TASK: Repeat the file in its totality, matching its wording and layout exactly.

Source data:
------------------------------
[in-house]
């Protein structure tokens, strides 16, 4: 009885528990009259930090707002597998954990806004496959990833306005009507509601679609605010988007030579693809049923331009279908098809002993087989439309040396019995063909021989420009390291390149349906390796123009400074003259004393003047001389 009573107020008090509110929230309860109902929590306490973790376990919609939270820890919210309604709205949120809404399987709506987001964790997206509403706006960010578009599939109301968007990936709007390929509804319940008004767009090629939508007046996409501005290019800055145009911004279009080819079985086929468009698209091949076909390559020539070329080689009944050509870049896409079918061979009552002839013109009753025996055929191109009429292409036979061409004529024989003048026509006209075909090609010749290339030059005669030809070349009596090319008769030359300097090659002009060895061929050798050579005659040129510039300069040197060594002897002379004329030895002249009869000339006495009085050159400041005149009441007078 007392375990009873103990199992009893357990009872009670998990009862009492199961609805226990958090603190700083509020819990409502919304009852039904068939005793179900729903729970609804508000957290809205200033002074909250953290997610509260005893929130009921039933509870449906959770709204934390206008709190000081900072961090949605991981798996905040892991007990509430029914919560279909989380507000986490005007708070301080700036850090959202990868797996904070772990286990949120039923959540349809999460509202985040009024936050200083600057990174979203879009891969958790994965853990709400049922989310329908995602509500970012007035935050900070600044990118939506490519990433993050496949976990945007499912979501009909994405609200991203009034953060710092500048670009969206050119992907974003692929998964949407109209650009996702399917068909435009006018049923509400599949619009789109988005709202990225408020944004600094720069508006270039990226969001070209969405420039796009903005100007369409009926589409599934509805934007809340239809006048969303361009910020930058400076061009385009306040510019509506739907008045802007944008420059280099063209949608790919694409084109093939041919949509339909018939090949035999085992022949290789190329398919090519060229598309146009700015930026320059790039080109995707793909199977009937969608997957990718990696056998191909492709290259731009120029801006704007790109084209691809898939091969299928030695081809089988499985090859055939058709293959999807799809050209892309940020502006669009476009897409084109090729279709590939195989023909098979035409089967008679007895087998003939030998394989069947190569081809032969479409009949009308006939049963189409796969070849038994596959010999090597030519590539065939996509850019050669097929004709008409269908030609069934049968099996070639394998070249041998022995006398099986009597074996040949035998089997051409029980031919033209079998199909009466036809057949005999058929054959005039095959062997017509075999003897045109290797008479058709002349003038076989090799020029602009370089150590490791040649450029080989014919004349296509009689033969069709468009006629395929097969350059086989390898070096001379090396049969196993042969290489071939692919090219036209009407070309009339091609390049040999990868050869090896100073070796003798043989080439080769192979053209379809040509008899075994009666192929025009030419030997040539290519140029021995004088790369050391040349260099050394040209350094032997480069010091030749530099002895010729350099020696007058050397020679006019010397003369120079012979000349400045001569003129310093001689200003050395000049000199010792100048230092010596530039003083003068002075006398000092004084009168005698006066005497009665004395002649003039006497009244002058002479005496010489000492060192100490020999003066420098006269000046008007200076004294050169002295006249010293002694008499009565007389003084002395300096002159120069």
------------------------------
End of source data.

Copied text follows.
[in-house]
């Protein structure tokens, strides 16, 4: 009885528990009259930090707002597998954990806004496959990833306005009507509601679609605010988007030579693809049923331009279908098809002993087989439309040396019995063909021989420009390291390149349906390796123009400074003259004393003047001389 009573107020008090509110929230309860109902929590306490973790376990919609939270820890919210309604709205949120809404399987709506987001964790997206509403706006960010578009599939109301968007990936709007390929509804319940008004767009090629939508007046996409501005290019800055145009911004279009080819079985086929468009698209091949076909390559020539070329080689009944050509870049896409079918061979009552002839013109009753025996055929191109009429292409036979061409004529024989003048026509006209075909090609010749290339030059005669030809070349009596090319008769030359300097090659002009060895061929050798050579005659040129510039300069040197060594002897002379004329030895002249009869000339006495009085050159400041005149009441007078 007392375990009873103990199992009893357990009872009670998990009862009492199961609805226990958090603190700083509020819990409502919304009852039904068939005793179900729903729970609804508000957290809205200033002074909250953290997610509260005893929130009921039933509870449906959770709204934390206008709190000081900072961090949605991981798996905040892991007990509430029914919560279909989380507000986490005007708070301080700036850090959202990868797996904070772990286990949120039923959540349809999460509202985040009024936050200083600057990174979203879009891969958790994965853990709400049922989310329908995602509500970012007035935050900070600044990118939506490519990433993050496949976990945007499912979501009909994405609200991203009034953060710092500048670009969206050119992907974003692929998964949407109209650009996702399917068909435009006018049923509400599949619009789109988005709202990225408020944004600094720069508006270039990226969001070209969405420039796009903005100007369409009926589409599934509805934007809340239809006048969303361009910020930058400076061009385009306040510019509506739907008045802007944008420059280099063209949608790919694409084109093939041919949509339909018939090949035999085992022949290789190329398919090519060229598309146009700015930026320059790039080109995707793909199977009937969608997957990718990696056998191909492709290259731009120029801006704007790109084209691809898939091969299928030695081809089988499985090859055939058709293959999807799809050209892309940020502006669009476009897409084109090729279709590939195989023909098979035409089967008679007895087998003939030998394989069947190569081809032969479409009949009308006939049963189409796969070849038994596959010999090597030519590539065939996509850019050669097929004709008409269908030609069934049968099996070639394998070249041998022995006398099986009597074996040949035998089997051409029980031919033209079998199909009466036809057949005999058929054959005039095959062997017509075999003897045109290797008479058709002349003038076989090799020029602009370089150590490791040649450029080989014919004349296509009689033969069709468009006629395929097969350059086989390898070096001379090396049969196993042969290489071939692919090219036209009407070309009339091609390049040999990868050869090896100073070796003798043989080439080769192979053209379809040509008899075994009666192929025009030419030997040539290519140029021995004088790369050391040349260099050394040209350094032997480069010091030749530099002895010729350099020696007058050397020679006019010397003369120079012979000349400045001569003129310093001689200003050395000049000199010792100048230092010596530039003083003068002075006398000092004084009168005698006066005497009665004395002649003039006497009244002058002479005496010489000492060192100490020999003066420098006269000046008007200076004294050169002295006249010293002694008499009565007389003084002395300096002159120069």